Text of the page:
When Agostin Qosaj's family arrived in Dunedin three years ago after political turmoil in their native Albania, they spoke no English, had no health insurance and had no idea of what to do in a new country.
A few weeks later, the youngest family member, Emanuel, 12, fell off a pickup truck and broke his arm. Hospital bills piled up and the family began to panic.
That's when Alen Janjus entered the picture. Janjus is a youth specialist with Gulf Coast Jewish Family Services, which helps refugee families assimilate by providing tutoring and case management. The youth program serves about 200 clients in the Tampa Bay area.
One of the first things Janjus did was navigate the health care system with the family after Emanuel's injury. Soon their bills were forgiven and the boy was back to normal.
But normal was not good enough. Emanuel was born with one leg shorter than the other. Janjus found a hospital that would operate to repair his leg at no charge.
Seeing his brother on the path to recovery impressed Agostin, now 14, so much that he plans to become a doctor.
"I realized I really want to help others and make stuff better," he said.
The brothers have come a long way since the first "terrible" and "embarrassing" first day of school three years ago, as Agostin and another brother, Ndue, now 13, described it, when everyone stared and no one could speak with them.
"They were very shy, young kids, now they're smart and outgoing," said Janjus, who is from Bosnia-Herzegovina.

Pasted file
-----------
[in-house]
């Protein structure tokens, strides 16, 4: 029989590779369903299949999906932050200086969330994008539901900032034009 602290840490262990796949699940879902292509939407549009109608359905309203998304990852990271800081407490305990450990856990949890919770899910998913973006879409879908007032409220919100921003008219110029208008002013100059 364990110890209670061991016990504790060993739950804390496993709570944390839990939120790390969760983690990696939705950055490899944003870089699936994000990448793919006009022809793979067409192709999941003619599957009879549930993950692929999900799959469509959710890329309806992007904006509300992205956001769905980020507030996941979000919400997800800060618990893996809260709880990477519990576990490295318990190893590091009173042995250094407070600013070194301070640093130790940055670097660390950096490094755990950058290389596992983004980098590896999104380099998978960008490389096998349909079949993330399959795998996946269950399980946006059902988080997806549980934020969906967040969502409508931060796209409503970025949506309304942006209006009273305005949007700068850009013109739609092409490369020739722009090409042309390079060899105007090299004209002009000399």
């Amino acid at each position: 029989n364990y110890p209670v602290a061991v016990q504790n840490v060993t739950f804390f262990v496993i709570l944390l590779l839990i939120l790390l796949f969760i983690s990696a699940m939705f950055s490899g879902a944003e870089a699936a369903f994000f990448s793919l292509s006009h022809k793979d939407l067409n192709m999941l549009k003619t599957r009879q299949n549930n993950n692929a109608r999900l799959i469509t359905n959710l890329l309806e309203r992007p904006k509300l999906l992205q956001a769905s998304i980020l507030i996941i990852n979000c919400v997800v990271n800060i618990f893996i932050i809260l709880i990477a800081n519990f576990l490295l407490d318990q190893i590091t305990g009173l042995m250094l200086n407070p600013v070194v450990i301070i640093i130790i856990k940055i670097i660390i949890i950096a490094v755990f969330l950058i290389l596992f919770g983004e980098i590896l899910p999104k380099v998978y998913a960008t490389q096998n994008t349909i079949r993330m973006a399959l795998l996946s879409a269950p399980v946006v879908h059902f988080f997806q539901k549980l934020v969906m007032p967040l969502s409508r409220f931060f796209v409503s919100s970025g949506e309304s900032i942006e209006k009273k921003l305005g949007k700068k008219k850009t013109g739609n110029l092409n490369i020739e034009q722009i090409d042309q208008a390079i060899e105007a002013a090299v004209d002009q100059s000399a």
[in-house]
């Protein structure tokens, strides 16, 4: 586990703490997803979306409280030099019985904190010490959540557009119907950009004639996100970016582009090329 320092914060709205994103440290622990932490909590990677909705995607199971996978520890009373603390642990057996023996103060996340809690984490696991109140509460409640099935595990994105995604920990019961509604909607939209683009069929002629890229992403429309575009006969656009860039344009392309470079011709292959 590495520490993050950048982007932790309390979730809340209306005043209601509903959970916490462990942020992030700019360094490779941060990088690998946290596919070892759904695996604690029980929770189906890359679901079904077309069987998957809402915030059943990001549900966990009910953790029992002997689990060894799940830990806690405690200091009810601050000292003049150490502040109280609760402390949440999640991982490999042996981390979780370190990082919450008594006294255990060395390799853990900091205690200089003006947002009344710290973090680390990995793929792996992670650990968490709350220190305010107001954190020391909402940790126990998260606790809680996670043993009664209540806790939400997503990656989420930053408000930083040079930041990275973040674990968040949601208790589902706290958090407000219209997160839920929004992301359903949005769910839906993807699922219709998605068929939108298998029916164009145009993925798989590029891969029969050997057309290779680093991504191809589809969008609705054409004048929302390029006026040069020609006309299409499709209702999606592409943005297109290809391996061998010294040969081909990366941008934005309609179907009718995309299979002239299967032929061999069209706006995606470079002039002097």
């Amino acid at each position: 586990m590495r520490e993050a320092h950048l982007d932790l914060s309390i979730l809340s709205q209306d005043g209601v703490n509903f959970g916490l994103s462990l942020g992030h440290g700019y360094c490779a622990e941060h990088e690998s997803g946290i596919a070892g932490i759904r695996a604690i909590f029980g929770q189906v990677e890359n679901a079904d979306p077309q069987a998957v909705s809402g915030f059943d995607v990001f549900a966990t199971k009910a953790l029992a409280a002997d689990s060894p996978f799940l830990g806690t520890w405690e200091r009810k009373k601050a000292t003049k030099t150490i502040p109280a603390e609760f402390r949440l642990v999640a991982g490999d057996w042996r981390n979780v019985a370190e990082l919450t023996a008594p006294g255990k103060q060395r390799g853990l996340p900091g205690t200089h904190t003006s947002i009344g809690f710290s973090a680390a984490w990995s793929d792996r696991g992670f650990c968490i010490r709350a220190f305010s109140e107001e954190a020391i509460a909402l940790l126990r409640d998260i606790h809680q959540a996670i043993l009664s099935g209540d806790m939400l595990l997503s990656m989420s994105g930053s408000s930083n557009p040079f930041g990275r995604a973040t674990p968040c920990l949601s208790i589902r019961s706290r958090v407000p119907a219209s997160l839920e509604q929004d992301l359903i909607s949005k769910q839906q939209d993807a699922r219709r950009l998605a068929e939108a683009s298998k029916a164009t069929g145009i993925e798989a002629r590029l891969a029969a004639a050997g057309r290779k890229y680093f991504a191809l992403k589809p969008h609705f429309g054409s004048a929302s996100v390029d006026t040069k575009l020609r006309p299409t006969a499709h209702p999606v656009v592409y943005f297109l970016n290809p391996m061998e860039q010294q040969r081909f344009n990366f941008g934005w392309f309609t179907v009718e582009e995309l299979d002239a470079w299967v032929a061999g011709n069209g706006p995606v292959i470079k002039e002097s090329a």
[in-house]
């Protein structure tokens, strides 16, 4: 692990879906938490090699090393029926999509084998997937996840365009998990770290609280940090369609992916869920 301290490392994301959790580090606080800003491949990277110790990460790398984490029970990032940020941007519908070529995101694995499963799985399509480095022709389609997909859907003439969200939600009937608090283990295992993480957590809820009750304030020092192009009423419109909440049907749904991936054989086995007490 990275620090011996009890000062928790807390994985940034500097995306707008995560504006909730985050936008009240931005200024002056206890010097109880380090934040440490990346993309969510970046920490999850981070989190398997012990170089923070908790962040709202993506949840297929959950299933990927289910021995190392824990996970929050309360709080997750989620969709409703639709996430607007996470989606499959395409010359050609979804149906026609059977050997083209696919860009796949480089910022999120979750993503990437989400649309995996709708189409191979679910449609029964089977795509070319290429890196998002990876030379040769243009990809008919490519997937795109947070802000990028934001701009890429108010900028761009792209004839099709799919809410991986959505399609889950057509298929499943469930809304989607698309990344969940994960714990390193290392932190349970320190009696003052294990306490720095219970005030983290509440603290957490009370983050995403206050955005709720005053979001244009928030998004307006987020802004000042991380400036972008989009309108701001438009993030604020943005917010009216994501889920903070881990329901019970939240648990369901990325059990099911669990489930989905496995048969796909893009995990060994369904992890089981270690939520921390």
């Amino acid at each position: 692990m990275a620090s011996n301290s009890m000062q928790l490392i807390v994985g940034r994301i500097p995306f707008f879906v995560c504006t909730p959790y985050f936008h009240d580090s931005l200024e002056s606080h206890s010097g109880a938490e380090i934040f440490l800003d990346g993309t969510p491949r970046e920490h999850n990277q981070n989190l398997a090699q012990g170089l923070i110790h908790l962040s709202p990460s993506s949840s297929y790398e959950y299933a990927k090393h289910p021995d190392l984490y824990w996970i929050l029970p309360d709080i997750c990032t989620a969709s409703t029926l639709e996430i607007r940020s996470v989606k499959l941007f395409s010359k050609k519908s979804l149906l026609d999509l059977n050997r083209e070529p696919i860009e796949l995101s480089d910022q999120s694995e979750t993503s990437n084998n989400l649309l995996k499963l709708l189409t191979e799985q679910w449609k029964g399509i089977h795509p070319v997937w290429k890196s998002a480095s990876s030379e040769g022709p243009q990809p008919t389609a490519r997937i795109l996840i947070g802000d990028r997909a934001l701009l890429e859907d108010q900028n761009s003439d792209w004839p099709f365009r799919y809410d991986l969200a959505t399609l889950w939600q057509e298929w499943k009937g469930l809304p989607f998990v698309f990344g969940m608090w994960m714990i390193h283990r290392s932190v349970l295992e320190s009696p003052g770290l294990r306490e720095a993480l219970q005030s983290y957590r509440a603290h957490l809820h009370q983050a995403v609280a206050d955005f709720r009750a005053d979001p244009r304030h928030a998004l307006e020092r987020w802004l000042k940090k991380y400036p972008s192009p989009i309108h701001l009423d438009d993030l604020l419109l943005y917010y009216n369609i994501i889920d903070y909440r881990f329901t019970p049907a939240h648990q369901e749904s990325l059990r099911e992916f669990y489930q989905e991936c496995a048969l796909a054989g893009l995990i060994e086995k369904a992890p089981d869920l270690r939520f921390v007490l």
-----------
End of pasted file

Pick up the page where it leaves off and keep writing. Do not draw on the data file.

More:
Janjus still acts as liaison between the brothers and their schools. Without him, Agostin probably would not have attended orientation at Countryside High School this year and "the first day would have been harder," Agostin said.
The refugee youth program also enlisted Agostin, Ndue and 15 others from eight countries in a program to encourage their creativity and help future students. The refugees were given cameras to shoot what they felt, and the resulting photographs are part of an exhibit that will run through Saturday at Studio@620 in St. Petersburg.
Organizers said the pictures and interviews with the students will guide educators as they help other refugee students.
Agostin's pictures capture how much popular culture he has absorbed. One is of the rims on a car. Another is the prices at a gasoline station. He cites them as the reason why his older brothers won't give him a ride sometimes.
Michael Knauber, 32, of New Port Richey, who attended the opening of the show on Saturday, liked Agostin's photographs because for a 14-year-old, his understanding of the economy "is pretty surprising."
"Every single photograph, I get the feeling that they are happy to be here, that they appreciate the help they're getting," Knauber said.
Though the boys have new friends and new dreams, no one wants to forget Albania all together. From his old life, Agostin misses the soccer games with friends and dips at the beach.
Janjus has tried to ease that pain as well. He encouraged Agostin to talk with the school soccer coach about a tryout. Janjus explained to Agostin that if he plays well and earns good grades, he could win a scholarship to college.
"If I didn't have faith, I wouldn't encourage him," Janjus said. "But he's really good. I have faith in him that he's going to be successful one day."